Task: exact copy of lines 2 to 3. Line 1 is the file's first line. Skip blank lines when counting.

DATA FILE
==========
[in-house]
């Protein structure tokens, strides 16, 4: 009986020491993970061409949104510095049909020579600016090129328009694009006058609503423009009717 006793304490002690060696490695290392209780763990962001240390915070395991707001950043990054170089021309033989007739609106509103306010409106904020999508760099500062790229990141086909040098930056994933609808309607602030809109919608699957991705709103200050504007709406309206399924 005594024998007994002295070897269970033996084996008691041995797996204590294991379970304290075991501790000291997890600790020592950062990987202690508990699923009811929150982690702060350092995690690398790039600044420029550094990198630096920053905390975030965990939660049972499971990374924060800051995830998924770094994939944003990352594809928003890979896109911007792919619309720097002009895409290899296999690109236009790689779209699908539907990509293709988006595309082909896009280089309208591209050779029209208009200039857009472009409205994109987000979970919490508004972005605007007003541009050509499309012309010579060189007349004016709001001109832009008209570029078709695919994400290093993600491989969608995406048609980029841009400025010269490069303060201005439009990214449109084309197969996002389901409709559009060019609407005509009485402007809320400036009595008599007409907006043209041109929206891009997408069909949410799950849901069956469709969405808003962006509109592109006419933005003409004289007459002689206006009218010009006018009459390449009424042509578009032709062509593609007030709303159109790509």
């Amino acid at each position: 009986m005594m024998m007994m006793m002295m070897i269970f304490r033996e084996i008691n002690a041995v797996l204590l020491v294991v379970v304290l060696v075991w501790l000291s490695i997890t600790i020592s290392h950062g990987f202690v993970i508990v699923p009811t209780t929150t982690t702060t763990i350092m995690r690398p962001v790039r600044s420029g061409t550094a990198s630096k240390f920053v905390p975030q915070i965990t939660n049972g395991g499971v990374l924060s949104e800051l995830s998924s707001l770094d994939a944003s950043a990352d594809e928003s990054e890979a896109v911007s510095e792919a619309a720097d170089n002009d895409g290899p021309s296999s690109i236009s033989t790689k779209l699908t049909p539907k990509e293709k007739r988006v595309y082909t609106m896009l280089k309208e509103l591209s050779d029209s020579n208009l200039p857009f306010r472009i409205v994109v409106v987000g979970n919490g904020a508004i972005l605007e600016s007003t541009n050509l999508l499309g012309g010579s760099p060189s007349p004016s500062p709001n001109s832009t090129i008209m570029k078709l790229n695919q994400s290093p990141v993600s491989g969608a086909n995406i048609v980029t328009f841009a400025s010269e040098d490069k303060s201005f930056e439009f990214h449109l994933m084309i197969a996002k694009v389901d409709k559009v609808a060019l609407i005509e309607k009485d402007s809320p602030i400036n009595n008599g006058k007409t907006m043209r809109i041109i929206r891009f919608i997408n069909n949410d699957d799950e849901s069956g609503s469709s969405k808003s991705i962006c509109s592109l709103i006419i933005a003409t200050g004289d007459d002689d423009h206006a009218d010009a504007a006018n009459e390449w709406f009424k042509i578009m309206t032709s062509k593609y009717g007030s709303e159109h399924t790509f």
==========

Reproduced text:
């Protein structure tokens, strides 16, 4: 009986020491993970061409949104510095049909020579600016090129328009694009006058609503423009009717 006793304490002690060696490695290392209780763990962001240390915070395991707001950043990054170089021309033989007739609106509103306010409106904020999508760099500062790229990141086909040098930056994933609808309607602030809109919608699957991705709103200050504007709406309206399924 005594024998007994002295070897269970033996084996008691041995797996204590294991379970304290075991501790000291997890600790020592950062990987202690508990699923009811929150982690702060350092995690690398790039600044420029550094990198630096920053905390975030965990939660049972499971990374924060800051995830998924770094994939944003990352594809928003890979896109911007792919619309720097002009895409290899296999690109236009790689779209699908539907990509293709988006595309082909896009280089309208591209050779029209208009200039857009472009409205994109987000979970919490508004972005605007007003541009050509499309012309010579060189007349004016709001001109832009008209570029078709695919994400290093993600491989969608995406048609980029841009400025010269490069303060201005439009990214449109084309197969996002389901409709559009060019609407005509009485402007809320400036009595008599007409907006043209041109929206891009997408069909949410799950849901069956469709969405808003962006509109592109006419933005003409004289007459002689206006009218010009006018009459390449009424042509578009032709062509593609007030709303159109790509």
């Amino acid at each position: 009986m005594m024998m007994m006793m002295m070897i269970f304490r033996e084996i008691n002690a041995v797996l204590l020491v294991v379970v304290l060696v075991w501790l000291s490695i997890t600790i020592s290392h950062g990987f202690v993970i508990v699923p009811t209780t929150t982690t702060t763990i350092m995690r690398p962001v790039r600044s420029g061409t550094a990198s630096k240390f920053v905390p975030q915070i965990t939660n049972g395991g499971v990374l924060s949104e800051l995830s998924s707001l770094d994939a944003s950043a990352d594809e928003s990054e890979a896109v911007s510095e792919a619309a720097d170089n002009d895409g290899p021309s296999s690109i236009s033989t790689k779209l699908t049909p539907k990509e293709k007739r988006v595309y082909t609106m896009l280089k309208e509103l591209s050779d029209s020579n208009l200039p857009f306010r472009i409205v994109v409106v987000g979970n919490g904020a508004i972005l605007e600016s007003t541009n050509l999508l499309g012309g010579s760099p060189s007349p004016s500062p709001n001109s832009t090129i008209m570029k078709l790229n695919q994400s290093p990141v993600s491989g969608a086909n995406i048609v980029t328009f841009a400025s010269e040098d490069k303060s201005f930056e439009f990214h449109l994933m084309i197969a996002k694009v389901d409709k559009v609808a060019l609407i005509e309607k009485d402007s809320p602030i400036n009595n008599g006058k007409t907006m043209r809109i041109i929206r891009f919608i997408n069909n949410d699957d799950e849901s069956g609503s469709s969405k808003s991705i962006c509109s592109l709103i006419i933005a003409t200050g004289d007459d002689d423009h206006a009218d010009a504007a006018n009459e390449w709406f009424k042509i578009m309206t032709s062509k593609y009717g007030s709303e159109h399924t790509f």